When Klay Thompson returns Sunday, don’t think for a second that just because the Golden State Warriors are in first place they couldn’t use him.

The Warriors haven’t officially made the playoffs in his two and a half year absence, missing so dearly the spacing he brought to the floor that they went all-in on perimeter shooting half-measures this offseason just to operate their offense.

Last season’s Play-In Tournament fiasco served as a stark reminder to the front office just how much the team needs players that “fit” Kerr’s system and the summer of 2021 brought in a whole bunch of new faces that could do just that.

The “fit” aspect of new faces Nemanja Bjelica, Otto Porter Jr., and of course the returning Andre Iguodala, and their ability to play around Steph Curry and keep the ball moving is a big reason the Warriors are first in the West right now.

Enter Klay Thompson

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The man played with Stephen Curry and Draymond Green for basically his entire career. The three of them are all All-Star talents in their own right, but together they form a two-way, three-headed monster for opposing teams. 

Everyone talks about Draymond and Curry playing off each other so well, but Klay Thompson forms an underrated component for Golden State: he doesn’t need the ball in his hands to make an impact. 

When you play with the best point guard of your generation in Curry and a playmaking power forward in Green, one should expect not to get a lot of touches. But for Klay Thompson, getting the ball in and out of his hands as fast as possible is the name of the game, as seen by his exemplary catch-and-shoot numbers. 

Young shooting guards coming out of the AAU system often try to mimic the midrange snipers, spin-move specialists, or high-flying dunkers that have always made up the bulk of the position.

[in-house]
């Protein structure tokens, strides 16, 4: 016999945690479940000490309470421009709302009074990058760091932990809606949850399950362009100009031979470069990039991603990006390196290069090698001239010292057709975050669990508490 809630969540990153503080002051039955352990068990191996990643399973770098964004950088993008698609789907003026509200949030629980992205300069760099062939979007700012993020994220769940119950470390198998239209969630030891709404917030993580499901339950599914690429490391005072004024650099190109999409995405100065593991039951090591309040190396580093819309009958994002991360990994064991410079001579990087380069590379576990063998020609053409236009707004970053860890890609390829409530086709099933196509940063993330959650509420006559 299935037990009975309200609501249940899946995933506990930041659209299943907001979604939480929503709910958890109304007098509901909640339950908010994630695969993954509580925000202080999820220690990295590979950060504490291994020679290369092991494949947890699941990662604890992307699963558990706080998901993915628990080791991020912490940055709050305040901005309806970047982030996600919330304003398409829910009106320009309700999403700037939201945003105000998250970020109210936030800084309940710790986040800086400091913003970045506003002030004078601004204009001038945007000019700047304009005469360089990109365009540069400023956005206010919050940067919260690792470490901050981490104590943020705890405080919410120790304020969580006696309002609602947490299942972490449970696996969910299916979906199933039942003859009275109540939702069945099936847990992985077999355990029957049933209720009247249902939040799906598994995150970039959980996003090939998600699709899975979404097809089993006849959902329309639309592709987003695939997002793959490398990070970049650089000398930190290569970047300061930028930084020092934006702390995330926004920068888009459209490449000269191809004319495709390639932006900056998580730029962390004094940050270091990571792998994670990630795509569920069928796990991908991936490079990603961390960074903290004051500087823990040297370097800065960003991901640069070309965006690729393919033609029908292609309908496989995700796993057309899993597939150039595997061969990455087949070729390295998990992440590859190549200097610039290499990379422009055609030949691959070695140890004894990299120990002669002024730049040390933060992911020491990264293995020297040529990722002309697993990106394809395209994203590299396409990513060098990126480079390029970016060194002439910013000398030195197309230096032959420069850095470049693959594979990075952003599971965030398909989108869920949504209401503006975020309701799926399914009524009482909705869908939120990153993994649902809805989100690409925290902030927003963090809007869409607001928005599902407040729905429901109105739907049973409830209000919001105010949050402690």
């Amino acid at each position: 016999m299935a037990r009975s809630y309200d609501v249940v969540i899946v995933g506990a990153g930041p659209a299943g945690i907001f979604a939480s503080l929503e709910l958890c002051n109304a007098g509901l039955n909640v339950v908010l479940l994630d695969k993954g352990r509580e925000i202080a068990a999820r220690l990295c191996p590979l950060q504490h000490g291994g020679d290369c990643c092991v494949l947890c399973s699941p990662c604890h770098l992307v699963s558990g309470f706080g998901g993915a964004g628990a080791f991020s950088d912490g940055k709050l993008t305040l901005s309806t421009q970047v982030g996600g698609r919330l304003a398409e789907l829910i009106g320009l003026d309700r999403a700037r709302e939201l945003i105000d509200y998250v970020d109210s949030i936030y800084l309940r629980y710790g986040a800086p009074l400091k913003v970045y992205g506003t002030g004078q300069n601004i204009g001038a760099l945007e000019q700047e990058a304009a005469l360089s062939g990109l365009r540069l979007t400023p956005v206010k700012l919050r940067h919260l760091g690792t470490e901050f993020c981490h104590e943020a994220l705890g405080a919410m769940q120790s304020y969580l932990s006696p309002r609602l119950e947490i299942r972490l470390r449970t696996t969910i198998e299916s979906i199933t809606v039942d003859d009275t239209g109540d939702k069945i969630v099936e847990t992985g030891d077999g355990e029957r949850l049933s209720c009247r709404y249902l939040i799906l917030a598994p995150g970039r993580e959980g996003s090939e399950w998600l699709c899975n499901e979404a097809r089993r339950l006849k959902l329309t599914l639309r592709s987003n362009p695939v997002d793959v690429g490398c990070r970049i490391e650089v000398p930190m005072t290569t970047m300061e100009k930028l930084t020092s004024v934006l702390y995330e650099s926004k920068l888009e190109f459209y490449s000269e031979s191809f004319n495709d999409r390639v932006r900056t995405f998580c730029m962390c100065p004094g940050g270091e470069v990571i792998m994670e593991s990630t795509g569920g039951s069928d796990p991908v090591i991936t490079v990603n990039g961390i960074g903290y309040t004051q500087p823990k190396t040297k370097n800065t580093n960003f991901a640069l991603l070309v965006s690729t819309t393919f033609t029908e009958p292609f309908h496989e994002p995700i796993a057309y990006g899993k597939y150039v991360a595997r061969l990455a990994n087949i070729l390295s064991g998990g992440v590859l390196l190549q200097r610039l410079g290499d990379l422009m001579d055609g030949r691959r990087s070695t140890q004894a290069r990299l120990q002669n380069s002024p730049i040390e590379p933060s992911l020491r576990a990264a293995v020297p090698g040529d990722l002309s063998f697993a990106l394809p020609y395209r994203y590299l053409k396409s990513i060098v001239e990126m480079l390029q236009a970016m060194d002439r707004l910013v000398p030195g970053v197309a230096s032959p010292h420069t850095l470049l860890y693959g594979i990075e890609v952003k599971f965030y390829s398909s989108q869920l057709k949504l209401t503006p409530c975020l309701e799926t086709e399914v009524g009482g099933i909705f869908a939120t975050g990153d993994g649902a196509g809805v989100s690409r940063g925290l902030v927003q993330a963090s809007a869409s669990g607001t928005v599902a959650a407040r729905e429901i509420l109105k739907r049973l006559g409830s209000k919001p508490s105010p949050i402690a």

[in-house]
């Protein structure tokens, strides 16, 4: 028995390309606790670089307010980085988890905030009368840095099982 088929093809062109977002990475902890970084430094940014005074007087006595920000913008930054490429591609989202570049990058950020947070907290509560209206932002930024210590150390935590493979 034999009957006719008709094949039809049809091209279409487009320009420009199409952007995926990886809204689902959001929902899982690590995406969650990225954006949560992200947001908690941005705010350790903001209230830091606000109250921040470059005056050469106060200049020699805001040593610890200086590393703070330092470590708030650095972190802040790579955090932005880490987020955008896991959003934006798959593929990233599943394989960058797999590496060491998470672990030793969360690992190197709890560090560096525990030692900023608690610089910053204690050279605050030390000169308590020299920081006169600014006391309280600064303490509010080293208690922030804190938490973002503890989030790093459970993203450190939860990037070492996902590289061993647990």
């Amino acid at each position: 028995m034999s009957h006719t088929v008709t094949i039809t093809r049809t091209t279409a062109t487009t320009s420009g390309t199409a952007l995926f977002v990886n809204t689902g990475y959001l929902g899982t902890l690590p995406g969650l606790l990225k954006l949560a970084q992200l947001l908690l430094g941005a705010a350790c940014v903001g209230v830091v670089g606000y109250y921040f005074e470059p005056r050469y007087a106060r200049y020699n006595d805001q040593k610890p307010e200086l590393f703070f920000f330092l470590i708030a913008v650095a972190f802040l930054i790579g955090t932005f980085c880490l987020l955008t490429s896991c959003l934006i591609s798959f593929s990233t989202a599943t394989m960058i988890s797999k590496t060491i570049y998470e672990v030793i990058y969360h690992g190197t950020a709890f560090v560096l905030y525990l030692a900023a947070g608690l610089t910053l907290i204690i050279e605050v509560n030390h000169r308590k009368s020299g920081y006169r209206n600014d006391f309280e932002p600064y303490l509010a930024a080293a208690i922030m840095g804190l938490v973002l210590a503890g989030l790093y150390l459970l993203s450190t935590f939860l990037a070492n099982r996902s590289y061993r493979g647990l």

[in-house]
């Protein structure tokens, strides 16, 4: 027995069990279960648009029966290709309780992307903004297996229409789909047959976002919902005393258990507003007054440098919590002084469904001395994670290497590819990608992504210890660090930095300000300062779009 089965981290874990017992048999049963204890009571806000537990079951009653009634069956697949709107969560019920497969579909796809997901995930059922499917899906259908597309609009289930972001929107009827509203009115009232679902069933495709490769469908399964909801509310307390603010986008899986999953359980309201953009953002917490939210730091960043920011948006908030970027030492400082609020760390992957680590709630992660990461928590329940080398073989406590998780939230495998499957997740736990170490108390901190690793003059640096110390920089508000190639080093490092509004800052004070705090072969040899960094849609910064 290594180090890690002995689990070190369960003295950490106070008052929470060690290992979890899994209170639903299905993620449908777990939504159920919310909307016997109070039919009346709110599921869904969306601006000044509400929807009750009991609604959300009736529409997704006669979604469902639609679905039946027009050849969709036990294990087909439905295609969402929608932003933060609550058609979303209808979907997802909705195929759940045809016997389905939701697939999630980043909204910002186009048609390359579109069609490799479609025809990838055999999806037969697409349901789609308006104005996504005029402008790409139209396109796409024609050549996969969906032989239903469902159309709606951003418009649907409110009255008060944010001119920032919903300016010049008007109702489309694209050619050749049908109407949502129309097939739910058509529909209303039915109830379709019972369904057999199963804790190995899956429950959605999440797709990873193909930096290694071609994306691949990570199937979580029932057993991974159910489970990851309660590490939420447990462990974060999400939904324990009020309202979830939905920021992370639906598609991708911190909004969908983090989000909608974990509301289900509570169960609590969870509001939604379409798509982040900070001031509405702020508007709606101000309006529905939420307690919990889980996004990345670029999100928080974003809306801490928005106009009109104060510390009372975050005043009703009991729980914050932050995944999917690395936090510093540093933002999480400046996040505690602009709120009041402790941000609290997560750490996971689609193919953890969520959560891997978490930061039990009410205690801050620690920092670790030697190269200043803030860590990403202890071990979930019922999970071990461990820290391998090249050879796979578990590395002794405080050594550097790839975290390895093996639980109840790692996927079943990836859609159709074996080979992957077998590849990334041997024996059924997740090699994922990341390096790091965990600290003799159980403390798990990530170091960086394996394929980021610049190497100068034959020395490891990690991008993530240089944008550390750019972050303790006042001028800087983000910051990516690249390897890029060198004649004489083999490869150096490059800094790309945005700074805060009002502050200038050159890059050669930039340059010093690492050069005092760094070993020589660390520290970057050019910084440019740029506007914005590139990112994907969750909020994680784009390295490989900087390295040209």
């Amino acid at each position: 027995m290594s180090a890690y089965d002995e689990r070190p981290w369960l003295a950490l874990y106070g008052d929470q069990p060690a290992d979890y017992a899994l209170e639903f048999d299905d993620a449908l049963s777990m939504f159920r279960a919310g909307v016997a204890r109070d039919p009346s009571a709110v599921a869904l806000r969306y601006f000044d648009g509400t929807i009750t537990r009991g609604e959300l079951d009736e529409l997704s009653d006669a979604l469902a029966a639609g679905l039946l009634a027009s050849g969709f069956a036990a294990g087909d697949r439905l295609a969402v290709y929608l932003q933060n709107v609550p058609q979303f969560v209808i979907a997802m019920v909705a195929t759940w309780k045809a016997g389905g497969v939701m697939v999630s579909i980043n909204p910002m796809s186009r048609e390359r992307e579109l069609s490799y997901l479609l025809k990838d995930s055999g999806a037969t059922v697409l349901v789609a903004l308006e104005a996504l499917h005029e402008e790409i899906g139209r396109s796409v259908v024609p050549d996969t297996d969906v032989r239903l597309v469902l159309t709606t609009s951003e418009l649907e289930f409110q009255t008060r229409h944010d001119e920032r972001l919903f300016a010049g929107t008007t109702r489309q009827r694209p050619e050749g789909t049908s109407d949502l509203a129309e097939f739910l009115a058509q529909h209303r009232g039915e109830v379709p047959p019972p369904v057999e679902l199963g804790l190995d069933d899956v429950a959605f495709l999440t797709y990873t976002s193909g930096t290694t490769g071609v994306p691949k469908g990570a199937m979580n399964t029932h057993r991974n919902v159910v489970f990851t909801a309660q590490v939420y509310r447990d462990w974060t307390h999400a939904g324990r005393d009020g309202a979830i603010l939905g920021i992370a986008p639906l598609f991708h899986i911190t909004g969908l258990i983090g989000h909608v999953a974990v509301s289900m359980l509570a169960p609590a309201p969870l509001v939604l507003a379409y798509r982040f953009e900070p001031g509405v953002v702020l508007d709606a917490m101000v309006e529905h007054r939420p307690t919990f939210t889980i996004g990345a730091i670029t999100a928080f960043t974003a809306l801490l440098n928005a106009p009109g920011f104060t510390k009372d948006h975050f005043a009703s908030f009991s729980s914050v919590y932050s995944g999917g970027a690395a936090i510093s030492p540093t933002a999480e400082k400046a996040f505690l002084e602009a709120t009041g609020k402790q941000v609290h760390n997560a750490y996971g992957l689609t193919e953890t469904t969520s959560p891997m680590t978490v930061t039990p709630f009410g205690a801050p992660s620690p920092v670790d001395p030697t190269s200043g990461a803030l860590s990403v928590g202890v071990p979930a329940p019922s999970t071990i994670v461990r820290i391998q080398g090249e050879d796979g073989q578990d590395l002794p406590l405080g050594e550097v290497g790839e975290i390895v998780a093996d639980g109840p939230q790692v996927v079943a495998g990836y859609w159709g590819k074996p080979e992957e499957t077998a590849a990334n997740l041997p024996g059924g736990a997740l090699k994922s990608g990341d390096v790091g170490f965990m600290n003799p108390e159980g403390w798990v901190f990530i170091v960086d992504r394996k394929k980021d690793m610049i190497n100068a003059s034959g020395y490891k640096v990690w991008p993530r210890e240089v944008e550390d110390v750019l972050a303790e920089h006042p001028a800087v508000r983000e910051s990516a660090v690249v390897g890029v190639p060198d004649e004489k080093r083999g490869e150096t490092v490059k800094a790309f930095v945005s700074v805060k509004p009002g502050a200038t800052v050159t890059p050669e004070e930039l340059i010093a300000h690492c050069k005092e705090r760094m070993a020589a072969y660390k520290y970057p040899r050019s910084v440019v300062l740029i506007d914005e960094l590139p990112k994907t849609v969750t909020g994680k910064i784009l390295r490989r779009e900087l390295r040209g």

So many two guards in this league masquerade as a subpar Kobe or MJ, from DeMar DeRozan to Devin Booker to Zach LaVine to Tyler Herro. Kobe is probably looking down from the heavens as a proud father of these shooting guards right now, but instead of trying to “Be Like Mike,” would it not be more efficient to “Play Like Klay?”

There is no single team that wouldn’t hand a healthy Klay Thompson a max contract right now.

He may not have the playmaking ability of a Luka or the handles of a Kyrie, but Thompson’s ability to make not just shots —but the right shots—the shots that occur naturally when one offensive player’s gravity sucks an entire defense in, is what makes him so great.

And Then There’s His Defense 

Coming off two leg injuries, it is understandable to have concerns about whether Klay can defend at the same high level that he was able to before. But he was defending at a high level before.

At 6’6”, 220 pounds, Klay Thompson has the length and lateral quickness to guard point guards and power forwards alike. Golden State has always been known as a high-octane offensive juggernaut because of their elite shooting backcourt in Thompson and Curry, but they have always been a highly rated defensive team as well. 

Draymond Green deserves some credit here, but Klay’s elite on-ball defense helps create turnovers and bother opposing teams at the point of attack, from wherever that may be coming.

Some players are so good that they force others to “fit” around them. And other players “fit” so well that they’ll never have to change their games; they can just keep doing what they’re good at and contribute to winning basketball. Klay Thompson is the second of those two, but when he takes the floor for the first time in two and a half years this January, he’ll do so as one of the best shooting guards in the league.

His impact as an off-ball shooter and switch defender is still rare in this league. Don’t be surprised when Klay Thompson returns.

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Thomas Christian

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